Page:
Pascal's Wager (or Pascal's Gambit) is a suggestion posed by the French philosopher, mathematician and physicist Blaise Pascal that, even though the existence of god cannot be determined through reason, a person should wager as though god exists, because living life accordingly has everything to gain, and nothing to lose.
Pascal states, however, that some do not have the ability to believe. In this case, he directs them to live as though they had faith, which may lead them to belief. The Wager was set out in note 233 of his Pensées, a posthumously published collection of notes made by Pascal in his last years as he worked on a treatise on Christian apologetics.
Historically, Pascal's Wager was groundbreaking as it had charted new territory in probability theory, was one of the first attempts to make use of the concept of infinity, marked the first formal use of decision theory, and anticipated the future philosophies of pragmatism and voluntarism
Richard Dawkins suggests that instead of the deity Pascal assumed, god might reward honest attempted reasoning and punish blind or feigned faith.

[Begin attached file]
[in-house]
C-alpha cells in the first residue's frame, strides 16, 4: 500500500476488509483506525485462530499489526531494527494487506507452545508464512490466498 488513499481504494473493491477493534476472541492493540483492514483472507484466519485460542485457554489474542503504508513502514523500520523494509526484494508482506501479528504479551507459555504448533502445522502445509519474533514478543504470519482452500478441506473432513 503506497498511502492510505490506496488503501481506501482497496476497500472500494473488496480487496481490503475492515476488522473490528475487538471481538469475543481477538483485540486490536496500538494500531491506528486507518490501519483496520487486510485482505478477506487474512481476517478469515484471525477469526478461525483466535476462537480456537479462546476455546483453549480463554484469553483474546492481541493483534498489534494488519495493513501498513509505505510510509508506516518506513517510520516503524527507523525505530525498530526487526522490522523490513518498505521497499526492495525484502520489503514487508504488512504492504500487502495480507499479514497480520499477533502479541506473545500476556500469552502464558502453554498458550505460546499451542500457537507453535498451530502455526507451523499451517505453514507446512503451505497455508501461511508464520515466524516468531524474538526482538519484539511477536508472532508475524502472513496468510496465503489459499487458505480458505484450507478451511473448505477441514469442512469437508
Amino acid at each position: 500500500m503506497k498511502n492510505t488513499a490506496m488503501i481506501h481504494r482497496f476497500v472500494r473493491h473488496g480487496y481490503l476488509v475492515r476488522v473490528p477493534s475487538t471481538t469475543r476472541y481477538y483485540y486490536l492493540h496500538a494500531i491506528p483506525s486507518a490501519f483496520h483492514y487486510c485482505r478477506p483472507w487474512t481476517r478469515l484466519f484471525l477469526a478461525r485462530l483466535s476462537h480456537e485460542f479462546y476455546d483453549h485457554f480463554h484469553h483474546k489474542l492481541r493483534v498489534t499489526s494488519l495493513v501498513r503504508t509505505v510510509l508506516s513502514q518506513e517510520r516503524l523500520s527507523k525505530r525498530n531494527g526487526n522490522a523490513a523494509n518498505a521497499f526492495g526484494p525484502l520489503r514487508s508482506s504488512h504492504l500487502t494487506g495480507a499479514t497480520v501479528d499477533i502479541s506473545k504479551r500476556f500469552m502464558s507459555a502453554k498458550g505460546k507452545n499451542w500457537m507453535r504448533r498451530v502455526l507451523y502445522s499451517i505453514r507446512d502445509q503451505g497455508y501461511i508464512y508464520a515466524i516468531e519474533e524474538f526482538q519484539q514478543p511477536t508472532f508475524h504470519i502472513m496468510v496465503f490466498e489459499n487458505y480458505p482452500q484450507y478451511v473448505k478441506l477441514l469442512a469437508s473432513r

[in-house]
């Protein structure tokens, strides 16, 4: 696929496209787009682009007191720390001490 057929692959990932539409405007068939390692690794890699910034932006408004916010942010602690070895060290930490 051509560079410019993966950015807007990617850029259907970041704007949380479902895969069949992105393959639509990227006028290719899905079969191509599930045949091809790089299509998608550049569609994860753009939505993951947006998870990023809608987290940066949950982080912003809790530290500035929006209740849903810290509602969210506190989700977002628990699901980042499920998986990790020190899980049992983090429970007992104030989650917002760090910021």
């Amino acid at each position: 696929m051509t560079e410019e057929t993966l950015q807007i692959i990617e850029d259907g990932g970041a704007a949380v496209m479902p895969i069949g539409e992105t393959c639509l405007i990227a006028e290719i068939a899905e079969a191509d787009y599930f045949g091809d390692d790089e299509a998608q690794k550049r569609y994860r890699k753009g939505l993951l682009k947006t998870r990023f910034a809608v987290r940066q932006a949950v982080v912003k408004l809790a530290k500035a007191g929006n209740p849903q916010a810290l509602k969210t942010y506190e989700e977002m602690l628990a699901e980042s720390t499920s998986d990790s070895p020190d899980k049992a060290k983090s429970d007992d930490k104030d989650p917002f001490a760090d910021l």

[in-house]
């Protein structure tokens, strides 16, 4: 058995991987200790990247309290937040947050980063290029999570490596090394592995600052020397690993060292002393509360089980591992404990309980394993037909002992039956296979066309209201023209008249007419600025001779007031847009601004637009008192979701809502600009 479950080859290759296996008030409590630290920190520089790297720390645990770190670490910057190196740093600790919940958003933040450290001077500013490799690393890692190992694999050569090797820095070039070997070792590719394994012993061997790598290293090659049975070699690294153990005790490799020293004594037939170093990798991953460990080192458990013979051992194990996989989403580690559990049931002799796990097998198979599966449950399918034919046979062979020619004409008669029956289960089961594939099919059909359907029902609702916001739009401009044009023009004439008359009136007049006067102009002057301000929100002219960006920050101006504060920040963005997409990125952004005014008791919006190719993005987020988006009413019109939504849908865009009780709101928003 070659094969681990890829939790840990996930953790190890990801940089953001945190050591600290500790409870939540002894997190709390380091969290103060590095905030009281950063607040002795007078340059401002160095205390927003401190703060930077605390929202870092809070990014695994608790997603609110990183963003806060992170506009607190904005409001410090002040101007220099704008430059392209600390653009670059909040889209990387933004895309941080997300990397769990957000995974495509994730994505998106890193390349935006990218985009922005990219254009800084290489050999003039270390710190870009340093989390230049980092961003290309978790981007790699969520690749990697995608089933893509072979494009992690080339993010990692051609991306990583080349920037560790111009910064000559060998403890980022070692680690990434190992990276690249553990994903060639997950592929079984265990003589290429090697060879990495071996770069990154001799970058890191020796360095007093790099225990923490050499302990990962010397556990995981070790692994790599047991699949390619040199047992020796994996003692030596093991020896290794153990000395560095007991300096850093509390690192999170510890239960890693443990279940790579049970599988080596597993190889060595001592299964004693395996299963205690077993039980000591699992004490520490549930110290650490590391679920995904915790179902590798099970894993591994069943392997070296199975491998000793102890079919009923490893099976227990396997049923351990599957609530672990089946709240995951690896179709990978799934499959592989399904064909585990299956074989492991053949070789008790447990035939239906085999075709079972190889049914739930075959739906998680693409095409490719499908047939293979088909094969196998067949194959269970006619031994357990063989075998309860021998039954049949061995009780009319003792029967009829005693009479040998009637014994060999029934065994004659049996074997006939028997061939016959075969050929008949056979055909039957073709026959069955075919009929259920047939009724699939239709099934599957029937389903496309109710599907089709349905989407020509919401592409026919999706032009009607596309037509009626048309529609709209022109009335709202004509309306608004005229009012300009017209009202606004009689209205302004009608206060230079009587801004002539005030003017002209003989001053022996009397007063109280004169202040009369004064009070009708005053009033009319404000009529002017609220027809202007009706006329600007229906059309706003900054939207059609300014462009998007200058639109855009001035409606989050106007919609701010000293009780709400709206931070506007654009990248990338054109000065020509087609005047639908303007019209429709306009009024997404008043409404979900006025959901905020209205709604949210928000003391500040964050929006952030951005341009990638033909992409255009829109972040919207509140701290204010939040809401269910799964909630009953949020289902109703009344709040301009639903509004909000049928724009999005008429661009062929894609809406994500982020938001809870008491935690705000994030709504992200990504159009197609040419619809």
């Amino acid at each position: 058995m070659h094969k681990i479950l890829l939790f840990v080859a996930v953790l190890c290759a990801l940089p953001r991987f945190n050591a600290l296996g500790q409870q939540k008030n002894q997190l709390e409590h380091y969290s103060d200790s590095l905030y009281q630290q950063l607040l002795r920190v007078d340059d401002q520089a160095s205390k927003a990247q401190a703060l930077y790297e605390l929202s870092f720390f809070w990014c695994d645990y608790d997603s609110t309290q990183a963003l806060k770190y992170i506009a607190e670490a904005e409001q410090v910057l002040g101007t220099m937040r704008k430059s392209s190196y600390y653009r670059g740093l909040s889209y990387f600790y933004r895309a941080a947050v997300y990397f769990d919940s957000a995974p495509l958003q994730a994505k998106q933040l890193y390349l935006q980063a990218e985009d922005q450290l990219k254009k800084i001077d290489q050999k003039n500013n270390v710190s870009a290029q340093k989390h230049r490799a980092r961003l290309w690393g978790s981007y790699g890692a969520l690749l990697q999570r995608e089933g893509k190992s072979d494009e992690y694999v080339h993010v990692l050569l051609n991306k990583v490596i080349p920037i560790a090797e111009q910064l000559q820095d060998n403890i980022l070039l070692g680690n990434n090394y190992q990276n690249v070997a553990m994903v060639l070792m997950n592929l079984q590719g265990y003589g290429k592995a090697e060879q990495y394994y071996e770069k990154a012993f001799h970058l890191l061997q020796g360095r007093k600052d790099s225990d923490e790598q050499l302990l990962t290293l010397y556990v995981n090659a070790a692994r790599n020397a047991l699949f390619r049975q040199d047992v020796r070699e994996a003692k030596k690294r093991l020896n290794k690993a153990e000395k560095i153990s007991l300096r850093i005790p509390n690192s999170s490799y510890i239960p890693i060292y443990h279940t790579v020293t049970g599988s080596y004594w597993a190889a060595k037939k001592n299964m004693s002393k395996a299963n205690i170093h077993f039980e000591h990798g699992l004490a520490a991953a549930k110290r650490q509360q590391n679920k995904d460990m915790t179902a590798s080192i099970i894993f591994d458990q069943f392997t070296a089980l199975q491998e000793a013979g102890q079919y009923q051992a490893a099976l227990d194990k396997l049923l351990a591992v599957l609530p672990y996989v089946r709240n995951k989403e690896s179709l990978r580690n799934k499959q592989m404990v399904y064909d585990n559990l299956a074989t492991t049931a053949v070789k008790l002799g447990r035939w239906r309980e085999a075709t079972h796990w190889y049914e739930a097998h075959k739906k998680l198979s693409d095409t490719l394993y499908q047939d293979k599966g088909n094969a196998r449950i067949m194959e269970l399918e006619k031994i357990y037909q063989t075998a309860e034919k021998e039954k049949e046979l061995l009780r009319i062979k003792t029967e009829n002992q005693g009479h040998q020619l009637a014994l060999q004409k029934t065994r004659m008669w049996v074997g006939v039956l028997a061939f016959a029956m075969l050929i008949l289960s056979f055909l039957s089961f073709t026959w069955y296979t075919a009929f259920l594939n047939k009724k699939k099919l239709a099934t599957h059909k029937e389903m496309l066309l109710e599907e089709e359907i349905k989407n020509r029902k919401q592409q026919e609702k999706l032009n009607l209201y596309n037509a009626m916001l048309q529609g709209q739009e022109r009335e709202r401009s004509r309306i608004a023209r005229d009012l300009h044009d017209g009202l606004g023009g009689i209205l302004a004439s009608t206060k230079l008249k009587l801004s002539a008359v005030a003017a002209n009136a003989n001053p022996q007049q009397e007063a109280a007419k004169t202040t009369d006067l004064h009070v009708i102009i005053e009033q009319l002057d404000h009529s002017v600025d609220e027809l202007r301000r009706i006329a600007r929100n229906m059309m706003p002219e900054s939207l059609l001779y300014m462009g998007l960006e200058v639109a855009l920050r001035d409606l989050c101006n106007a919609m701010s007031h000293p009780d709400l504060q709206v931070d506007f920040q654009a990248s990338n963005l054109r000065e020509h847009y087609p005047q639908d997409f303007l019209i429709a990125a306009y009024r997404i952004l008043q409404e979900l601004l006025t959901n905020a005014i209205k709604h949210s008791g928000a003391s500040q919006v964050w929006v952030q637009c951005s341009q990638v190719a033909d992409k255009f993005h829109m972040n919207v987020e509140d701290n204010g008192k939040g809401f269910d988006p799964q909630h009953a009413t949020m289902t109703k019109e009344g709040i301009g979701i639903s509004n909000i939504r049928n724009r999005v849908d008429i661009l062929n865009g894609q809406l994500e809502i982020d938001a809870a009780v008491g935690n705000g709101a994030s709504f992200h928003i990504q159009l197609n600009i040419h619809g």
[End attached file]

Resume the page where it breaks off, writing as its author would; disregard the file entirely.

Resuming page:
Richard Carrier expands this argument as such:
Suppose there is a god who is watching us and choosing which souls of the deceased to bring to heaven, and this god really does want only the morally good to populate heaven. He will probably select from only those who made a significant and responsible effort to discover the truth. For all others are untrustworthy, being cognitively or morally inferior, or both. They will also be less likely ever to discover and commit to true beliefs about right and wrong. That is, if they have a significant and trustworthy concern for doing right and avoiding wrong, it follows necessarily that they must have a significant and trustworthy concern for knowing right and wrong. Since this knowledge requires knowledge about many fundamental facts of the universe (such as whether there is a god), it follows necessarily that such people must have a significant and trustworthy concern for always seeking out, testing, and confirming that their beliefs about such things are probably correct. Therefore, only such people can be sufficiently moral and trustworthy to deserve a place in heaven — unless god wishes to fill heaven with the morally lazy, irresponsible, or untrustworthy